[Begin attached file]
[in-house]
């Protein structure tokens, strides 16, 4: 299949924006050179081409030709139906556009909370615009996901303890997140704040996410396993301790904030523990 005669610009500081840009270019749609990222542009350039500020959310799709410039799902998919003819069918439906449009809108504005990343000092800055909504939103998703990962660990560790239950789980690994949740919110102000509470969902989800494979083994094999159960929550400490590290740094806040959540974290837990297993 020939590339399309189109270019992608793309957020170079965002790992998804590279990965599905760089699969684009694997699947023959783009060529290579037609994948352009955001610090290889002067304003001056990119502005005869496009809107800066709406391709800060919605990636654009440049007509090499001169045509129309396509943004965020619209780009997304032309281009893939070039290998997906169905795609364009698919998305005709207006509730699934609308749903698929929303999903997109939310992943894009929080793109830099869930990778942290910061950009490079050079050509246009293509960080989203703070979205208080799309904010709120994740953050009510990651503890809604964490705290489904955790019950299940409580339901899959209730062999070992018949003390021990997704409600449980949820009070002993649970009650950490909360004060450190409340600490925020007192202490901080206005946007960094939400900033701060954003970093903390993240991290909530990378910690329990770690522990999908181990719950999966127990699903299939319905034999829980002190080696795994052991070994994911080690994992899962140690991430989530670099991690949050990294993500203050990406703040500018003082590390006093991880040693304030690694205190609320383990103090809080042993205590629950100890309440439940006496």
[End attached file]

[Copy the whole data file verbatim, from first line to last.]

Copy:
[in-house]
């Protein structure tokens, strides 16, 4: 299949924006050179081409030709139906556009909370615009996901303890997140704040996410396993301790904030523990 005669610009500081840009270019749609990222542009350039500020959310799709410039799902998919003819069918439906449009809108504005990343000092800055909504939103998703990962660990560790239950789980690994949740919110102000509470969902989800494979083994094999159960929550400490590290740094806040959540974290837990297993 020939590339399309189109270019992608793309957020170079965002790992998804590279990965599905760089699969684009694997699947023959783009060529290579037609994948352009955001610090290889002067304003001056990119502005005869496009809107800066709406391709800060919605990636654009440049007509090499001169045509129309396509943004965020619209780009997304032309281009893939070039290998997906169905795609364009698919998305005709207006509730699934609308749903698929929303999903997109939310992943894009929080793109830099869930990778942290910061950009490079050079050509246009293509960080989203703070979205208080799309904010709120994740953050009510990651503890809604964490705290489904955790019950299940409580339901899959209730062999070992018949003390021990997704409600449980949820009070002993649970009650950490909360004060450190409340600490925020007192202490901080206005946007960094939400900033701060954003970093903390993240991290909530990378910690329990770690522990999908181990719950999966127990699903299939319905034999829980002190080696795994052991070994994911080690994992899962140690991430989530670099991690949050990294993500203050990406703040500018003082590390006093991880040693304030690694205190609320383990103090809080042993205590629950100890309440439940006496």